“I thought this project was especially effective in allowing us to experience the production process. Before we started building, we had to come up with a cohesive design theme --heaven and hell-- and then use these themes to inspire further designs for our space on the island. This was a good way to discover how the production pipeline works. I found that some people enjoyed different tasks more than others. Hsying, Liana, and Andrew ,for example, loved building. I enjoyed coming up with sketches and designing the “look” of hell using references from Greek mythology and Dante’s Inferno.” - Jill Takemiya
“I feel that I learned to be a more active member of the team. Also I learned how to use primitive 3D objects to try to create structures that I wanted to make. I learned more about basic shapes than what I learned in any other art classes.” - Andrew Wright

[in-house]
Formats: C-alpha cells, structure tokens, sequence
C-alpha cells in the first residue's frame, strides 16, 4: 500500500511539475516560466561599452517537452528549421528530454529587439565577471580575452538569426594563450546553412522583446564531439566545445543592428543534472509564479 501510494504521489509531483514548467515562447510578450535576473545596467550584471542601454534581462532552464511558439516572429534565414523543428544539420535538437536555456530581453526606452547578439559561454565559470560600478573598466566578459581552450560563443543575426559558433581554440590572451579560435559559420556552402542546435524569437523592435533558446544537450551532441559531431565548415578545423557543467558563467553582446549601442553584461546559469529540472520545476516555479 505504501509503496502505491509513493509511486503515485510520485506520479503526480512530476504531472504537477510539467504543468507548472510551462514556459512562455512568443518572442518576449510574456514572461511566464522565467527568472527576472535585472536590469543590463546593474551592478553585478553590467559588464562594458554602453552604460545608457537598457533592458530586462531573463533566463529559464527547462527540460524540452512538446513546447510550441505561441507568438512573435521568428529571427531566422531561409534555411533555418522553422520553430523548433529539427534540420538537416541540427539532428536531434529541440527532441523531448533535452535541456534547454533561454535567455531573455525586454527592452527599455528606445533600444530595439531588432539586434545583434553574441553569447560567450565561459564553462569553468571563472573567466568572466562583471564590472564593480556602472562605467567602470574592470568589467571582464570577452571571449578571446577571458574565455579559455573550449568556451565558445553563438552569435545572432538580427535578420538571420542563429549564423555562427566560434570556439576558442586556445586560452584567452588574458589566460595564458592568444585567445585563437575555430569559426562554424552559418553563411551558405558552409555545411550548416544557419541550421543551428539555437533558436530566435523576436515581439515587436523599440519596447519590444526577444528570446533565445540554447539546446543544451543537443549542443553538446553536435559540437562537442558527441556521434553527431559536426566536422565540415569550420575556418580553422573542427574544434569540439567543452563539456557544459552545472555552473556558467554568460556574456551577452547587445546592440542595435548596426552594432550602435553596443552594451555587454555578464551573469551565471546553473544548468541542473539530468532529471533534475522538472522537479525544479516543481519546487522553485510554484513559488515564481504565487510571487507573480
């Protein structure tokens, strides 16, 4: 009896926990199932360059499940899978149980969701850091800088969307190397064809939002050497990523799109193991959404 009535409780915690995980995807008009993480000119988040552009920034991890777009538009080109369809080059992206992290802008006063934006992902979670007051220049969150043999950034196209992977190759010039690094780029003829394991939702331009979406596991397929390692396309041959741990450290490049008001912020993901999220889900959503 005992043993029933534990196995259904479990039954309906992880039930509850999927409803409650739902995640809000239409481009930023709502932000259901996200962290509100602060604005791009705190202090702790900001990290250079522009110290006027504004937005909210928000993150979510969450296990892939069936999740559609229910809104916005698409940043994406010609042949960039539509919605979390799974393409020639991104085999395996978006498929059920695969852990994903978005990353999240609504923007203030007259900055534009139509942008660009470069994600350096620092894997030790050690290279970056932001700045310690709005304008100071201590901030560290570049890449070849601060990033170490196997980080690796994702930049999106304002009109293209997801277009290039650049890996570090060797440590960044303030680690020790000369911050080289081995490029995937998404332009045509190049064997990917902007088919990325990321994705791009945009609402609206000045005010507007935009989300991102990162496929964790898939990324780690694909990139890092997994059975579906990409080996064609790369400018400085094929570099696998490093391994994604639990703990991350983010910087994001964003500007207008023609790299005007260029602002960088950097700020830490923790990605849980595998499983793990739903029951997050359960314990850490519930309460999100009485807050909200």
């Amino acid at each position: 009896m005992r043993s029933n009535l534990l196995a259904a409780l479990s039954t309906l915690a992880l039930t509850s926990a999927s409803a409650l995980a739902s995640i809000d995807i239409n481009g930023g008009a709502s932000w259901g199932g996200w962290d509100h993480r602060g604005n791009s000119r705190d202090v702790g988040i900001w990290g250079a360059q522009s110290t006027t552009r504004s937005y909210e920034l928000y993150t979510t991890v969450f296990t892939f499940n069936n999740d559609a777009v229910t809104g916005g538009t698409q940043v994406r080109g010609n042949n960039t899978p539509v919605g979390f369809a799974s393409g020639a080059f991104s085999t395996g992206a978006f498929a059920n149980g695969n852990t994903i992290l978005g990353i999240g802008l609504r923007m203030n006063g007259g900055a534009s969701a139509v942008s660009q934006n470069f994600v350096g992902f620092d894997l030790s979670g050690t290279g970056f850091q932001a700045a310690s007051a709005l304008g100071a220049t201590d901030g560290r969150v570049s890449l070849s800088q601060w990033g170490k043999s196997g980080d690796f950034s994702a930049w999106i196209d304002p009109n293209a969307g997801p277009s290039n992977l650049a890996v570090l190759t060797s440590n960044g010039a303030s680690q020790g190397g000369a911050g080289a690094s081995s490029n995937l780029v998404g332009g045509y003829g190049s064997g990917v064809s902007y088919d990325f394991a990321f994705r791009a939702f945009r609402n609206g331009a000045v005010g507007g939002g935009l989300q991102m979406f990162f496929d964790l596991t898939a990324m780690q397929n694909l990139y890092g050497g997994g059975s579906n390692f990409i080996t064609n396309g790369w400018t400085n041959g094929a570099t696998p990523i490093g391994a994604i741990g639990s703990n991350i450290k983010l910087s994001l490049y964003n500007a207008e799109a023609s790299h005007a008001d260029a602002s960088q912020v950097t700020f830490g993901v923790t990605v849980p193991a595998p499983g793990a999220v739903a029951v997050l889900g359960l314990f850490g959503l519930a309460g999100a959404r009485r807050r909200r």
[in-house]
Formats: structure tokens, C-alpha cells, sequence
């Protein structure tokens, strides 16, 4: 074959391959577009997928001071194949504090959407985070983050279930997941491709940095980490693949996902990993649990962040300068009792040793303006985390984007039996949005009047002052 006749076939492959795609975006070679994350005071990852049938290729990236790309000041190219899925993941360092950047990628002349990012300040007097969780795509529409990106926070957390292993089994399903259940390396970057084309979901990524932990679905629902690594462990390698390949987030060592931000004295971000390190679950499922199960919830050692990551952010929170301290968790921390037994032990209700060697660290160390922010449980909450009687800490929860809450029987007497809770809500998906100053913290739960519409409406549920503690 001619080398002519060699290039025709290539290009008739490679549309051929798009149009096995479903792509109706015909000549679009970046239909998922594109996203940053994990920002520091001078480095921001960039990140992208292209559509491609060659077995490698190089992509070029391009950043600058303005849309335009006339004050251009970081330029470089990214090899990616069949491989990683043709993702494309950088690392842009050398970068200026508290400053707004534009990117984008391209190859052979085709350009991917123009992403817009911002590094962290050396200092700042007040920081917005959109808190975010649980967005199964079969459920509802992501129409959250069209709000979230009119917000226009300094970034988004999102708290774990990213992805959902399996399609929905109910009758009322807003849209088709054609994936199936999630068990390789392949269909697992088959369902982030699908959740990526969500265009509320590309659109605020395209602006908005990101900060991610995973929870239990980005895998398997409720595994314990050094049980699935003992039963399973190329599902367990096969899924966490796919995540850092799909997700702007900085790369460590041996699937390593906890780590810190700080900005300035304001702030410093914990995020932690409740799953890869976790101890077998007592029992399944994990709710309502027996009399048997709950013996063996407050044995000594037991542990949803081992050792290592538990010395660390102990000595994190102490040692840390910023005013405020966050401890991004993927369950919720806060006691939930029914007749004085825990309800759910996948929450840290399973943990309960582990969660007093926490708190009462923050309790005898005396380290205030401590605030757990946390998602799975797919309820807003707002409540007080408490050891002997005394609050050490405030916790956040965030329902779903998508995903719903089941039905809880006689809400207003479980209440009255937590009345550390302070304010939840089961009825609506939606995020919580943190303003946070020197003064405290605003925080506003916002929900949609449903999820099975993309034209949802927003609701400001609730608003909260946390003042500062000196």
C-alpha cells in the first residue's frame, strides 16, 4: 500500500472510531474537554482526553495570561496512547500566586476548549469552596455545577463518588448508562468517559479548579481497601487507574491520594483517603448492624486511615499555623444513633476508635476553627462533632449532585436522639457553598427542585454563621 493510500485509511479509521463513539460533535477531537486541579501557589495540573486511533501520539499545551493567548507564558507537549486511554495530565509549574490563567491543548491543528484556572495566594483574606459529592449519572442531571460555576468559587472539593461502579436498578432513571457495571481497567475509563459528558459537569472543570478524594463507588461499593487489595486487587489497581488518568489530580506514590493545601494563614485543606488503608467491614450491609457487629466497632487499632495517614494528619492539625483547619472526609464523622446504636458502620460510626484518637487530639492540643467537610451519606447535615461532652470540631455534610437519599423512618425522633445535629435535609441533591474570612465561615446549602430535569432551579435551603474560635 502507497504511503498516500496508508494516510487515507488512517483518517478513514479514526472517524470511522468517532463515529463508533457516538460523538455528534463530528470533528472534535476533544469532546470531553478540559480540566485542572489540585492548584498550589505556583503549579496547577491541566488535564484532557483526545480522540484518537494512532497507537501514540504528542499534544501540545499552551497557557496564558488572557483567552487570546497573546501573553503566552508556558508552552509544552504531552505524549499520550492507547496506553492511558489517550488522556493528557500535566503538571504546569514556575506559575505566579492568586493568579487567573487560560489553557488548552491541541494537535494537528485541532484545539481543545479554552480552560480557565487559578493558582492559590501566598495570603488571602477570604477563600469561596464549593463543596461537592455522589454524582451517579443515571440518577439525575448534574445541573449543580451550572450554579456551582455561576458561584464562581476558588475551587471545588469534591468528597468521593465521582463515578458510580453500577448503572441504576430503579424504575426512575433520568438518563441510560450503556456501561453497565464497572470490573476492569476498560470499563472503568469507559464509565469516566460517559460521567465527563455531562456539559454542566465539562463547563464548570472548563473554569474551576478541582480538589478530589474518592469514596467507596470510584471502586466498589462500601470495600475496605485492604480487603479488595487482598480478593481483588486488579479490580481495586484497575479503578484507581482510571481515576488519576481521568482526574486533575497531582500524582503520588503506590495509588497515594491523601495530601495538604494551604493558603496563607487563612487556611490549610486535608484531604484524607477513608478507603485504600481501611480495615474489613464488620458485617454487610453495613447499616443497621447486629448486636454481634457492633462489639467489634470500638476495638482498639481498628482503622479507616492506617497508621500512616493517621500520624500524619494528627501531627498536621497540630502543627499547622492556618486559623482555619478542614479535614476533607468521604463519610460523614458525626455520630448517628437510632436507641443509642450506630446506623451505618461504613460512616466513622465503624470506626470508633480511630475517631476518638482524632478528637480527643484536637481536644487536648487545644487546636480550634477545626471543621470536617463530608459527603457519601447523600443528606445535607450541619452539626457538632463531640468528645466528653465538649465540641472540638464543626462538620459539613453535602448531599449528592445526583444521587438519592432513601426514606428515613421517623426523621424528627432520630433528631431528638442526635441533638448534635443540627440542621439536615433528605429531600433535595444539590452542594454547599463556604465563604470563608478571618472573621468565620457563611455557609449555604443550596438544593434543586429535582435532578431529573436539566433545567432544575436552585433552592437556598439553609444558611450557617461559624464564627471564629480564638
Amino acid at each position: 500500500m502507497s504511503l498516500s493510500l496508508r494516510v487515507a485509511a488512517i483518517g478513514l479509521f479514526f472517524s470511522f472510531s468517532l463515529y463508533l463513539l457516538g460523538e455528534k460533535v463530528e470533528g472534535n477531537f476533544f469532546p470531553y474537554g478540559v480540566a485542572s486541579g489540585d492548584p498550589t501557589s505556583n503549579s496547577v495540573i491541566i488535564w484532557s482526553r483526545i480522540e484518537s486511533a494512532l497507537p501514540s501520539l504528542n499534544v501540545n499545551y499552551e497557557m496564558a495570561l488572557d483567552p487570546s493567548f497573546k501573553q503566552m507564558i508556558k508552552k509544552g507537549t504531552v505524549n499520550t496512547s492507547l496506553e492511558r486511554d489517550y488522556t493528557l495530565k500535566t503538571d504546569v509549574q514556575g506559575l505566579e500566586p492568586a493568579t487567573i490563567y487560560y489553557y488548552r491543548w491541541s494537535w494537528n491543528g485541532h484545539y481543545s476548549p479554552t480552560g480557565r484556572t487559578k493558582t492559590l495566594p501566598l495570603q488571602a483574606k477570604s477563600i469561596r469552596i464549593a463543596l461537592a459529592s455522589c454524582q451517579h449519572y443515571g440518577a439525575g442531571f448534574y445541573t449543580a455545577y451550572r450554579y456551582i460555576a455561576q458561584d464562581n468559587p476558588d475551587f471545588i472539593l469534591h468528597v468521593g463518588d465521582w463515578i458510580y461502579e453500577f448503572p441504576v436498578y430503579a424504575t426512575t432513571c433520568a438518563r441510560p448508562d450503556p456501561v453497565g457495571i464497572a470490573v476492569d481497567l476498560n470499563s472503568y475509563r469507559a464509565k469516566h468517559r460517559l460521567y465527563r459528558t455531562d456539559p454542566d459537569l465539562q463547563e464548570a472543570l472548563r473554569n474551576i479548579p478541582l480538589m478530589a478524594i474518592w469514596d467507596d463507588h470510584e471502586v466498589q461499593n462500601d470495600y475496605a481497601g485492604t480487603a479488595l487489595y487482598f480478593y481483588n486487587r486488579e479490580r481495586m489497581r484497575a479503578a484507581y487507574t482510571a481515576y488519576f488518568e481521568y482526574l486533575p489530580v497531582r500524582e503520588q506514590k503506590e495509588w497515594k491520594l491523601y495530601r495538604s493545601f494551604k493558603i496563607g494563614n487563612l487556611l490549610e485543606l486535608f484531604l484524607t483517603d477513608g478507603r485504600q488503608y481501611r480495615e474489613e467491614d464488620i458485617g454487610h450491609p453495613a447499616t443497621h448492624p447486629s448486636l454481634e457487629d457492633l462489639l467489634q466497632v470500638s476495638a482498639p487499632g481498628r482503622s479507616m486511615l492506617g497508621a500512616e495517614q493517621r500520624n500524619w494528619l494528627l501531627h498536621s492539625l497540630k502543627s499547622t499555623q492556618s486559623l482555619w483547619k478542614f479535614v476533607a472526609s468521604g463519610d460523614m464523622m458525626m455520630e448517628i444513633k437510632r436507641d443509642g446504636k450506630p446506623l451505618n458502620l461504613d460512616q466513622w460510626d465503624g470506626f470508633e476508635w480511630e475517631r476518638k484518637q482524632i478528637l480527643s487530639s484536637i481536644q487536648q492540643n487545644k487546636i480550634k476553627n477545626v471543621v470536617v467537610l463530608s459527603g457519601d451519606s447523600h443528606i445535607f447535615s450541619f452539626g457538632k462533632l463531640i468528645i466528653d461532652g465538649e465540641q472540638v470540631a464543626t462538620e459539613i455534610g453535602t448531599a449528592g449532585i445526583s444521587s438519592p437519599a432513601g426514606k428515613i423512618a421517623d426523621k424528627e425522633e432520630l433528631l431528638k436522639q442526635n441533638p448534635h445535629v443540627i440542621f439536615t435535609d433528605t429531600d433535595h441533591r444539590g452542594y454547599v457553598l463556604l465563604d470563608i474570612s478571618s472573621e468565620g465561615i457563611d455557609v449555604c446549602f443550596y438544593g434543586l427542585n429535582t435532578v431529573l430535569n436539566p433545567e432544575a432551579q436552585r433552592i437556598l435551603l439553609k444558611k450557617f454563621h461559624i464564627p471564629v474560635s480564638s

“What I liked the best was the chance to build and have an are somewhere whether it be in virtual reality or not that I helped give life to. I enjoyed the synergy between myself and Shelly Forbes when I would acquire her help in world. I loved that someone liked or cared to hear about my ideas.” - Michelle Nunez
“Having to work in large groups to achieve a common goal was a great way to prepare us for future work situations. While it was not easy, it did make for a unique view on producing something as large as what we had to do. In the end it feels good to be a part of creating something as a group and seeing it through to the end.” - Art Lopez